The country also has a sizeable supply chain, an extensive port system, less salty waters — making the environment less corrosive than, for example, the North Sea ­— and is near MHI Vestas’ factories in the east of Denmark. "There is potential for us there," Kavafyan says.

He is also excited about the opportunities presented by the burgeoning Taiwanese offshore wind sector. MHI Vestas signed a preferred turbine-supplier agreement with Copenhagen Infrastructure Partners, which won 900MW in the Taiwan offshore wind tender in April.

In total, 5.5GW has already been auctioned in Taiwan, and Kavafyan sees the country as a potential springboard into south-east Asia, citing Vietnam and South Korea as other up-and-coming markets. "We’re very impressed with the way they are deploying their energy strategy," he says. "We see the government [delivering] and keeping to the calendar. The potential for Taiwan and beyond is real. We see Taiwan as a platform for export in south-east Asia."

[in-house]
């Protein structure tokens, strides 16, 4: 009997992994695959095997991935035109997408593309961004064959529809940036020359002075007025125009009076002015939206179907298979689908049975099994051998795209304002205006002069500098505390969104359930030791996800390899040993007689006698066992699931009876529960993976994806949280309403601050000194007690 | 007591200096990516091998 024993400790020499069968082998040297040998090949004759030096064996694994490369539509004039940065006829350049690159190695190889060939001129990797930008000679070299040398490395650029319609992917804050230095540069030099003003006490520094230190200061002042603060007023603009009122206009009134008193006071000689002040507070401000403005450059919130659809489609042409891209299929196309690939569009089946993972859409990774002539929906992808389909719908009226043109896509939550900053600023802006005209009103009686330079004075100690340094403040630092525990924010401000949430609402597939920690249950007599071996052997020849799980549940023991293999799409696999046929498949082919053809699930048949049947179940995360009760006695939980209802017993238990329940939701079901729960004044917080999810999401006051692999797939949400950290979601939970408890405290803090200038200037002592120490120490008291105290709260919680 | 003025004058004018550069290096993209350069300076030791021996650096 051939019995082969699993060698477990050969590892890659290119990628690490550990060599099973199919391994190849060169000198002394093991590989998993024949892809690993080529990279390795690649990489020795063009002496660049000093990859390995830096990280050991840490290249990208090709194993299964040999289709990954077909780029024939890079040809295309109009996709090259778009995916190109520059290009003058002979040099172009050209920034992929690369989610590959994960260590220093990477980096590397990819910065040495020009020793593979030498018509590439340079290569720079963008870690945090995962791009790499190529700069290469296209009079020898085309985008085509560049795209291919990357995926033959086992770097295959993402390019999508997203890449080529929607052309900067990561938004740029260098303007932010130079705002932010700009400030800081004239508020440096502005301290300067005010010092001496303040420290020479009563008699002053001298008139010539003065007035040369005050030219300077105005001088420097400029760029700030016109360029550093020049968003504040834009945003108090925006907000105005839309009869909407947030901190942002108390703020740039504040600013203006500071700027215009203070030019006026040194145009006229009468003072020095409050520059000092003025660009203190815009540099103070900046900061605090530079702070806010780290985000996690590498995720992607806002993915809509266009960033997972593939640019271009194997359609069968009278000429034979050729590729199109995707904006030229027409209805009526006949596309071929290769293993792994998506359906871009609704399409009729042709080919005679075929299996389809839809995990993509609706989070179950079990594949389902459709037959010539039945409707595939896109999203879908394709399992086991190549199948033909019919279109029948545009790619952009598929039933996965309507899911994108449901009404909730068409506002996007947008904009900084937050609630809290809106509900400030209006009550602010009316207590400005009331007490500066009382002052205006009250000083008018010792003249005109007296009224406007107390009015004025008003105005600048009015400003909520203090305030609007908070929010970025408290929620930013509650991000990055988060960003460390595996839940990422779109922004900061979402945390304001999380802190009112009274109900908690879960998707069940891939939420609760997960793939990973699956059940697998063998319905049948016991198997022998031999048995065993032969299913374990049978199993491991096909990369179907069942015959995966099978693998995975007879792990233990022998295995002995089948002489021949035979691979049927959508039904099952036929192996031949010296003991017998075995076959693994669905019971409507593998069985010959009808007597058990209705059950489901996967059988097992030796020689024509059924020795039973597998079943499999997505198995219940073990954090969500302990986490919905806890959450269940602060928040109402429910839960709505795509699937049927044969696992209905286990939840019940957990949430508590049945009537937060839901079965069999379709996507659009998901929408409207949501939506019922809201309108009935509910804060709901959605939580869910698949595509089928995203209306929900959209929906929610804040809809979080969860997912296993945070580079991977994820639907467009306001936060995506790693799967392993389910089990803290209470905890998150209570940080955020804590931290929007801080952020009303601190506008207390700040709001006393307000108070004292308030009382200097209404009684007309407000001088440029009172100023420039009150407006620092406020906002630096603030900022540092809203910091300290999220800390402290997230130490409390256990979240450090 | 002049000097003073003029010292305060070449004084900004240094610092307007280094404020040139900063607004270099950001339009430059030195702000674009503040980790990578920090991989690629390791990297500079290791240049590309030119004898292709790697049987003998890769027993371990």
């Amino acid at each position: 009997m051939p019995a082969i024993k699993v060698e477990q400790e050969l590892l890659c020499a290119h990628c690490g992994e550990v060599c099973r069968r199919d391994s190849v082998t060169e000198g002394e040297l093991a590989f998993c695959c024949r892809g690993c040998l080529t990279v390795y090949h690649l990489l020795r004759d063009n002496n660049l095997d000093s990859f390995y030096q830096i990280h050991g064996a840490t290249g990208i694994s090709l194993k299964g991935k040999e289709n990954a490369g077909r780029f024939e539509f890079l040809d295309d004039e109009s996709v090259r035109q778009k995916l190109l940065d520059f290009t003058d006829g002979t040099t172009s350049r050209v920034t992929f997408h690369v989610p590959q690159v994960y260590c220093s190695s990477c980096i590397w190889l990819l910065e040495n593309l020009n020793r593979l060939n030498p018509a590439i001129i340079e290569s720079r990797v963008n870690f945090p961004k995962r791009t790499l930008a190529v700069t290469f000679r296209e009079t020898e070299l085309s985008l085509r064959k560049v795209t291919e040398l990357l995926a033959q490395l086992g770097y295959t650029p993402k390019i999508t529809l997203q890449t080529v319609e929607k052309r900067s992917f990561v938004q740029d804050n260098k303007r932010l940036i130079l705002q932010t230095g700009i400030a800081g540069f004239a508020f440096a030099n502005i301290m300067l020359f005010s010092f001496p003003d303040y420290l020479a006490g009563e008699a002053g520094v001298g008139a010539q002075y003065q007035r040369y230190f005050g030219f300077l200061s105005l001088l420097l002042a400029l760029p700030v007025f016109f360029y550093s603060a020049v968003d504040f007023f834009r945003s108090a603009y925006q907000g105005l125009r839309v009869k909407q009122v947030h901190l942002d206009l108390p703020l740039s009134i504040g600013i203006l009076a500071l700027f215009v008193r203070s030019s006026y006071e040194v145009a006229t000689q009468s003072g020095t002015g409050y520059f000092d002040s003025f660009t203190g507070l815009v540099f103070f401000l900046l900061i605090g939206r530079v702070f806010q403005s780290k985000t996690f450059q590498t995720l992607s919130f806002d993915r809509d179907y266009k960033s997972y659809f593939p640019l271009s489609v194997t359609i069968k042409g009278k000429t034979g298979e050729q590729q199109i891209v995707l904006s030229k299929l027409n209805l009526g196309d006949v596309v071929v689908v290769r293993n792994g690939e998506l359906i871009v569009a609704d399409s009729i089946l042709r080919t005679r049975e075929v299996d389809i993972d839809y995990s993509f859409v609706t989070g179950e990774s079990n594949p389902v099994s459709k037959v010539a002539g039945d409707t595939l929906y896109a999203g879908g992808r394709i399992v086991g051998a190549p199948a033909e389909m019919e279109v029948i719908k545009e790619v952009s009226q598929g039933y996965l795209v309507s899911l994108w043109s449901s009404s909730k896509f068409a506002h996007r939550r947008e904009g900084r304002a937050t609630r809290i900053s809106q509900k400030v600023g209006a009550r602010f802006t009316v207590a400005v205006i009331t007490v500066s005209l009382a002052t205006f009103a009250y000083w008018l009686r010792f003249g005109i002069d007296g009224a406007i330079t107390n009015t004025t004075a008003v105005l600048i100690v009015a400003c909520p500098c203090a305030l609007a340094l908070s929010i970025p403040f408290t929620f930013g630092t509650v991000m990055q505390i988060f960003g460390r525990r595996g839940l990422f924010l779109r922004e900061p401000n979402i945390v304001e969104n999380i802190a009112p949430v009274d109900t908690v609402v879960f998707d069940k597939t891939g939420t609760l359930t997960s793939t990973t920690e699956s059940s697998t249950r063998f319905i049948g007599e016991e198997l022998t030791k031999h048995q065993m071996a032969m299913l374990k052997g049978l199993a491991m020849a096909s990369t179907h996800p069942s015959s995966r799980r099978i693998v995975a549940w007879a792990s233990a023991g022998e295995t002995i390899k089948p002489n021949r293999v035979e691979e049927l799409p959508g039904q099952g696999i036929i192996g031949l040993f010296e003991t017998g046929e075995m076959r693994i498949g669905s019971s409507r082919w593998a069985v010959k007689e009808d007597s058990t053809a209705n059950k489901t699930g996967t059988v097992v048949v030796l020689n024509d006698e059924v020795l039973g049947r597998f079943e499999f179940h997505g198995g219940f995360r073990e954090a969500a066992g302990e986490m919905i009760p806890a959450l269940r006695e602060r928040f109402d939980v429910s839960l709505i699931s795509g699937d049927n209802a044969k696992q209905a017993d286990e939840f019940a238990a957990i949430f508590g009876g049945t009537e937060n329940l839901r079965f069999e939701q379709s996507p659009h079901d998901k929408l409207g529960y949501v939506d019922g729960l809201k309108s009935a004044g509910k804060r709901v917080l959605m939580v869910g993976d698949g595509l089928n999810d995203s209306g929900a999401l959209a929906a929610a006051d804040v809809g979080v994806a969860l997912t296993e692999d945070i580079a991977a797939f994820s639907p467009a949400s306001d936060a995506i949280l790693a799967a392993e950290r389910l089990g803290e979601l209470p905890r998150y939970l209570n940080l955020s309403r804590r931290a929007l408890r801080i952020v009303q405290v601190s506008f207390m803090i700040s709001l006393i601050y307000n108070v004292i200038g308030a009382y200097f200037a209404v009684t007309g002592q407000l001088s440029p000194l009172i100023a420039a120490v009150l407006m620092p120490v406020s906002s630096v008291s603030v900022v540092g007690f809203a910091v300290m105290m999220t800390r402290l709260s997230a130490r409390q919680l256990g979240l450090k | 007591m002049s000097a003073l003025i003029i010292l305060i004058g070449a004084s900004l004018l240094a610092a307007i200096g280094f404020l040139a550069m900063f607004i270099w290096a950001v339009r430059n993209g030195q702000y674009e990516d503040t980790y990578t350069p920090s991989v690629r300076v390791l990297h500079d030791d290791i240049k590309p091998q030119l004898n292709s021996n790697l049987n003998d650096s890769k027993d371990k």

When entering new markets, Kavafyan believes a balance has to be struck between leveraging your own expertise and abilities and establishing a supply chain. To this end, MHI Vestas has signed memorandums of understanding (MoU) with local engineering firms and drivetrain specialists in Taiwan, for example.

He describes governments’ requirements that foreign manufacturers and developers meet local content laws as legitimate. "The nature of the industry drives localisation," he says.

Health and safety focus

This balance must also be struck when it comes to health and safety. MHI Vestas stated it wanted to "continue to set an industry standard for safety" when it announced its results in April.

Kavafyan explains this vigour in health and safety is essentially a safeguard against complacency, especially as the manufacturer moves into new territory. "I still consider it a challenging test to install our machines at sea," he explains. "Wherever we go, we can’t assume that because people have done something before that is similar — but not exactly the same — they know what to do. We have to keep beating the drums on safety."